Regional Reviews: Washington, D.C.
Describe the Night, now at Washington's Woolly Mammoth Theatre Company, is a complex and fascinating work that, despite its title, defies description. Playwright Rajiv Joseph has taken as his theme the definition of truth and falsehood, how this distinction can be manipulated and what happens when it is, and director John Vreeke ably guides his seven actors through a labyrinth of language.
The playwright admits that he himself has played with the truth. His play depicts people known to have died long ago as still alive decades laterbut who knows if the reports of their death were true? They lived in Joseph Stalin's Soviet Union, when people just disappeared when they became enemies of the state.
The action moves forward and backward in time, beginning with the Soviet-Polish War of 1920 and ending with a 2010 plane crash in Russia that killed most of the leaders of the Polish government. What they have in common is a handwritten notebook kept by Russian Jewish author Isaac Babel (Jonathan David Martin), who was a journalist during the war.
The audience sees the first interaction between Isaac and Soviet officer Nikolai Yezhov (Tim Getman); Isaac believes that truth is slippery and possibly unknowable, Nikolai says that "true is what happens, false is what didn't happen." Years later, Isaac visits Nikolai's home and meets his wife Yevgenia (Regina Aquino), whoas in the historical recordbecomes his lover.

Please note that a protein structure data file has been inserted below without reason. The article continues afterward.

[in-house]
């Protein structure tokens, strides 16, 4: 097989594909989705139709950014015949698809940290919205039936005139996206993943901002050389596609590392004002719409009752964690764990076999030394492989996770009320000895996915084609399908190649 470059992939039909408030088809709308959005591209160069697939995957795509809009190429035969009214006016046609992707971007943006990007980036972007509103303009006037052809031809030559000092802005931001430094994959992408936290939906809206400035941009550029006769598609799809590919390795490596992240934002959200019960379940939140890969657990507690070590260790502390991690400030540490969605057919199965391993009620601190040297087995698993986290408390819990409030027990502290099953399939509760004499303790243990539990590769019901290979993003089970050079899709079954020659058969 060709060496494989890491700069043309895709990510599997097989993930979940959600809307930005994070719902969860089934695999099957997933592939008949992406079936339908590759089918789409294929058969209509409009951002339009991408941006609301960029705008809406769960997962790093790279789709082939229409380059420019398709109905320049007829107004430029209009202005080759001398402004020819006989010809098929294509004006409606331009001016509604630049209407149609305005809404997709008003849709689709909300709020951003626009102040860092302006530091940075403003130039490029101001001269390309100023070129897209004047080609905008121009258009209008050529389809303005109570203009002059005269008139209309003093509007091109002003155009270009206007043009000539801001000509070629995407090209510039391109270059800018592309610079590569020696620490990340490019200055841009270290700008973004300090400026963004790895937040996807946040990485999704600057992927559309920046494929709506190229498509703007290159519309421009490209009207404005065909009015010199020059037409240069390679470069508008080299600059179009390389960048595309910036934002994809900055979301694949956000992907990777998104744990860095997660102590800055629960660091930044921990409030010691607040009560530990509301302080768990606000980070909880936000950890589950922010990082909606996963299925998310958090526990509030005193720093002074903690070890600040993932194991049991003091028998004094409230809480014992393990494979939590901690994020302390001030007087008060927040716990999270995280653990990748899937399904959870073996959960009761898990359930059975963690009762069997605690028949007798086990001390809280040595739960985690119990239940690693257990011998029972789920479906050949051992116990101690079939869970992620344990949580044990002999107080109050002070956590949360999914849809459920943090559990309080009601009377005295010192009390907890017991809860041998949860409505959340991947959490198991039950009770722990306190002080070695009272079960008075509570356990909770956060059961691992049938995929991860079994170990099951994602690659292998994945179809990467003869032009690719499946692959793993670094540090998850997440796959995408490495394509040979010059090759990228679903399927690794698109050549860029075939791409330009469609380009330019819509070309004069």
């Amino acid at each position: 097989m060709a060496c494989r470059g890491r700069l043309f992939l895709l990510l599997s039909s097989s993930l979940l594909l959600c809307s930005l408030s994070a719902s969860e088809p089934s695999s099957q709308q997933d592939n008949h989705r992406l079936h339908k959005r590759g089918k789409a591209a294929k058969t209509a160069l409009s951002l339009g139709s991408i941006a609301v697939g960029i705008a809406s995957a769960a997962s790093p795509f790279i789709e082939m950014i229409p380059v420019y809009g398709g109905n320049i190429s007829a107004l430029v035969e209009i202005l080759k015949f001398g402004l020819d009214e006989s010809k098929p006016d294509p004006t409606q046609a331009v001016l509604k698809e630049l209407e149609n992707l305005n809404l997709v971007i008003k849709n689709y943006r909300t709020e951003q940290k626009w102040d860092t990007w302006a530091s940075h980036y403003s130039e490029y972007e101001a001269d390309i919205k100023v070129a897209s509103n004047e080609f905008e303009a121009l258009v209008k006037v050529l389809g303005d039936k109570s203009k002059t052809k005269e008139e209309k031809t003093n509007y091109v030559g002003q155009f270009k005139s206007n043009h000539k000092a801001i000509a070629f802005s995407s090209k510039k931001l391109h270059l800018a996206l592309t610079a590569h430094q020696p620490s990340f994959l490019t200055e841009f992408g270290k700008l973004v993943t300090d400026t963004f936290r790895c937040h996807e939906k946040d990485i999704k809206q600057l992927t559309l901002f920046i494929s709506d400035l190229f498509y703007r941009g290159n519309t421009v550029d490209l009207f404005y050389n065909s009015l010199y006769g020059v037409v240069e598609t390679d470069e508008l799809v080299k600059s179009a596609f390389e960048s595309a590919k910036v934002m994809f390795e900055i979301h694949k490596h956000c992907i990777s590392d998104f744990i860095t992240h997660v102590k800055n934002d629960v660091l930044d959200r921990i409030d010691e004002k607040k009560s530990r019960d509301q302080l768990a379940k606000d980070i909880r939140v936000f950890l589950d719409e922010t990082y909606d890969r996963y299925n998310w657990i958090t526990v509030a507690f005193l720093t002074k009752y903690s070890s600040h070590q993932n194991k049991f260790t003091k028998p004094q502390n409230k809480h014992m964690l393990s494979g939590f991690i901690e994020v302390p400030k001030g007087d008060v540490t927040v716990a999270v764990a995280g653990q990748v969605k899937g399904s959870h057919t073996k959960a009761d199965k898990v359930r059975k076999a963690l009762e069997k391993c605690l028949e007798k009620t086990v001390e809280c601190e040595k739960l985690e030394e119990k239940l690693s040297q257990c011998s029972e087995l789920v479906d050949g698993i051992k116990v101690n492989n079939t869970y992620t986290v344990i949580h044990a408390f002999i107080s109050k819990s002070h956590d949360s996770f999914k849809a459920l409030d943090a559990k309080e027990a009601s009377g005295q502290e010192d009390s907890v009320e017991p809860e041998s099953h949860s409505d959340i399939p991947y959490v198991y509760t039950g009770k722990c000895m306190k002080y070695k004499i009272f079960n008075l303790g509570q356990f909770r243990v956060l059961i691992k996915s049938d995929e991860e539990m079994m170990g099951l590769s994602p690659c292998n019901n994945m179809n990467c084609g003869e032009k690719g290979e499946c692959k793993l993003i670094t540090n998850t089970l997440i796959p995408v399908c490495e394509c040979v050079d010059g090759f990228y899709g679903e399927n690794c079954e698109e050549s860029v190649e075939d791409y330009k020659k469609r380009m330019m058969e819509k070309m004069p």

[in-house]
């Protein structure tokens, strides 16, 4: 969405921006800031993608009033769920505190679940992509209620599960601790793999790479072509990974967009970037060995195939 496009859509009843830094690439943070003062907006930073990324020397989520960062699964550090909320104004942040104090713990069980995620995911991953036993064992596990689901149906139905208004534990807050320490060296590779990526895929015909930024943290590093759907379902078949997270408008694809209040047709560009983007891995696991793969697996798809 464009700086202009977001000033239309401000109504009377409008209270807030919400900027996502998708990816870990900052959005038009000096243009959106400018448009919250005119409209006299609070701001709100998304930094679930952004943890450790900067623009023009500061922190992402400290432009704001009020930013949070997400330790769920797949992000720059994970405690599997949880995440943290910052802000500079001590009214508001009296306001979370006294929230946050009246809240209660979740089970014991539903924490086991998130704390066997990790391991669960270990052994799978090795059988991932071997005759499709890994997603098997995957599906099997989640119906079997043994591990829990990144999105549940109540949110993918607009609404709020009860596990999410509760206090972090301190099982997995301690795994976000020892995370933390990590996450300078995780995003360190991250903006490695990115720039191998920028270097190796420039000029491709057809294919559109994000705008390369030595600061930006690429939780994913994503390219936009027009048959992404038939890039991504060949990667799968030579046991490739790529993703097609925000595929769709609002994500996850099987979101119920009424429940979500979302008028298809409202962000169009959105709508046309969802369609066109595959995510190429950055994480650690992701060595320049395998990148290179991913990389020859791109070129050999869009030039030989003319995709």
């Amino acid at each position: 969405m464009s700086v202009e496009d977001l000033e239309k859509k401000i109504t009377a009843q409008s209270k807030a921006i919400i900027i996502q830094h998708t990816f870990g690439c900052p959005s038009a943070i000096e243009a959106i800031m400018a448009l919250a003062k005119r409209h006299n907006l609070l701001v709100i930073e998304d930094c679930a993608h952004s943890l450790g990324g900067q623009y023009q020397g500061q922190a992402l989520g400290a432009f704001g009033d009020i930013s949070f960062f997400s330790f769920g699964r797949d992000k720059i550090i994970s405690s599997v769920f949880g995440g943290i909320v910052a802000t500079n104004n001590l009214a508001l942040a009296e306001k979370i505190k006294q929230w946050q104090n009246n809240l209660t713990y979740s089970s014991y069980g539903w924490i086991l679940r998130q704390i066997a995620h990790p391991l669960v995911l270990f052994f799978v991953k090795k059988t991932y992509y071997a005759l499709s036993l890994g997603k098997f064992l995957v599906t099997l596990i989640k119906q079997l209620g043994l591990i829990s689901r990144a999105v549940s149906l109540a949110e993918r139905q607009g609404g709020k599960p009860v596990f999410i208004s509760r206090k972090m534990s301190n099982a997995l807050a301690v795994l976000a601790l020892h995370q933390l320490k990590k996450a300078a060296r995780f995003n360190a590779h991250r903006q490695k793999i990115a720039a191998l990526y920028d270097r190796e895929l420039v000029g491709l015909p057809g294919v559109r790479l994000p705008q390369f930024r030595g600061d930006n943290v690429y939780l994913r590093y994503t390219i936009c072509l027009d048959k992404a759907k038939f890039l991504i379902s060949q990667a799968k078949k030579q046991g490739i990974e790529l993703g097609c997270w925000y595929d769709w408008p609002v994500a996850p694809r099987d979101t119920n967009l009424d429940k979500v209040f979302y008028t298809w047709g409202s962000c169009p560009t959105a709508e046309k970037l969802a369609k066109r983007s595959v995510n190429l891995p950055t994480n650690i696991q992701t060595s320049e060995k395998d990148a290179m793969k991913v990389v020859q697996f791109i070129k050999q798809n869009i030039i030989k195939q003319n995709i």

But nothing happens in a straight line and even life and death are malleable in Joseph's telling. History shows that Isaac and Nikolai were both executed by Stalin's order and Yevgenia died in a mental institution, but that's not the story the audience sees.
In 2010, a journalist (Kate Eastwood Norris) who witnessed the plane crash begs for help from a car rental agent (Justin Weaks). She tells of receiving the notebook from a dying woman who had fallen from the crashed plane. In 1989, the now-elderly Nikolai has spent decades in a hidden part of the Kremlin, deciding what documents are true and what can be obliterated; he sends Vova (Danny Gavigan), an ambitious and self-aggrandizing KGB agent, to East Germany to find a young woman (Moriamo Temidayo Akibu) Nikolai believes to be his granddaughter. The young woman lives with her grandmother, the elderly Yevgenia, who serves Vova a soup made with live leechesas described decades earlier in one of Isaac's stories.
The whole effect is both immersive and dizzying as the viewer tries to navigate the many streams of Joseph's narrative. Vreeke conveys it all with equanimity, not taking sides, with impassioned performances from Martin, Getman, Aquino, and Akibu.
Misha Kachman's scenic design adds to the sense of disorientation: actors can be glimpsed just offstage as they await their entrances and a segment of the audience is seated on the stage behind the set. Roc Lee's sound design, all-encompassing industrial noise alternating with music by Dmitri Shostakovich, and Colin K. Bills' often surrealistic lighting also help keep the viewer off balance.
Woolly Mammoth Theatre Company